Fringe (?), n. [OF, fringe, F. frange, prob. fr. L. fimbria fiber, thread, fringe, cf. fibra fiber, E. fiber, fimbriate.]


An ornamental appendage to the border of a piece of stuff, originally consisting of the ends of the warp, projecting beyond the woven fabric; but more commonly made separate and sewed on, consisting sometimes of projecting ends, twisted or plaited together, and sometimes of loose threads of wool, silk, or linen, or narrow strips of leather, or the like.


Something resembling in any respect a fringe; a line of objects along a border or edge; a border; an edging; a margin; a confine.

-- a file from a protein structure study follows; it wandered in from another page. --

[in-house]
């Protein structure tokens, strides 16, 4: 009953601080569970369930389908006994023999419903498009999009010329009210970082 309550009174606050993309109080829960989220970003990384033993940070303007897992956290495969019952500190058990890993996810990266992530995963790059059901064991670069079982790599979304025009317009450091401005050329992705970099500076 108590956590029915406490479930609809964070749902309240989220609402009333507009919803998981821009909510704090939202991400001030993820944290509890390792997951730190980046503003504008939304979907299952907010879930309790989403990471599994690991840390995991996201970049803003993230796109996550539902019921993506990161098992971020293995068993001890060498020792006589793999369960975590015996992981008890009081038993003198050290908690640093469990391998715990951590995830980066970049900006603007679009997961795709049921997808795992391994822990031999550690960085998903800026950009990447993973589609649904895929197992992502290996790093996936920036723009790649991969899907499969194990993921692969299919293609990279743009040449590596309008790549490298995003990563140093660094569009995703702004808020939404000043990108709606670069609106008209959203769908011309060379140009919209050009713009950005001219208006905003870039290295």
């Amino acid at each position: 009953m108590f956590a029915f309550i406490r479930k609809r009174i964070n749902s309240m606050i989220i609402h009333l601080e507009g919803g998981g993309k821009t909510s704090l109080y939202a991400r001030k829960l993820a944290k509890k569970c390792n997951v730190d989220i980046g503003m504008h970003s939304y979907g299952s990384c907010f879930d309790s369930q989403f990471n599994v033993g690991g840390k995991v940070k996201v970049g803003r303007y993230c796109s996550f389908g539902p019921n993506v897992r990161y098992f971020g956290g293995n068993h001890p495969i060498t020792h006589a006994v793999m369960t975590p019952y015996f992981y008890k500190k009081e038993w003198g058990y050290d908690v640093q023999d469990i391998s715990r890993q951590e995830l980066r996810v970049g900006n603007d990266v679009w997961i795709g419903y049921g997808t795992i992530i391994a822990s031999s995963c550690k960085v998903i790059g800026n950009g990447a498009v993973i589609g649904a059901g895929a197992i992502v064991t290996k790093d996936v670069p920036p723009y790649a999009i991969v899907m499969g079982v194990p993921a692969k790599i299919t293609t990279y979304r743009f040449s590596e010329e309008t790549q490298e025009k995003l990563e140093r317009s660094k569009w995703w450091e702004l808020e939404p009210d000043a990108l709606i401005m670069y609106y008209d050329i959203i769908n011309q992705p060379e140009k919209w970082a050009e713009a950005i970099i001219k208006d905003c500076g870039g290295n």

The confines of grace and the fringes of repentance. Jer. Taylor.

3. Opt.

One of a number of light or dark bands, produced by the interference of light; a diffraction band; -- called also interference fringe.

4. Bot.

The peristome or fringelike appendage of the capsules of most mosses. See Peristome.

Fringe tree Bot., a small tree (Chionanthus Virginica), growing in the Southern United States, and having snow-white flowers, with long pendulous petals.


© Webster 1913.

Fringe, v. t. [imp. & p. p. Fringed (?); p. pr. & vb. a. Fringing.]

To adorn the edge of with a fringe or as with a fringe.

Precipices fringed with grass. Bryant.

Fringing reef. See Coral reefs, under Coral.


© Webster 1913.

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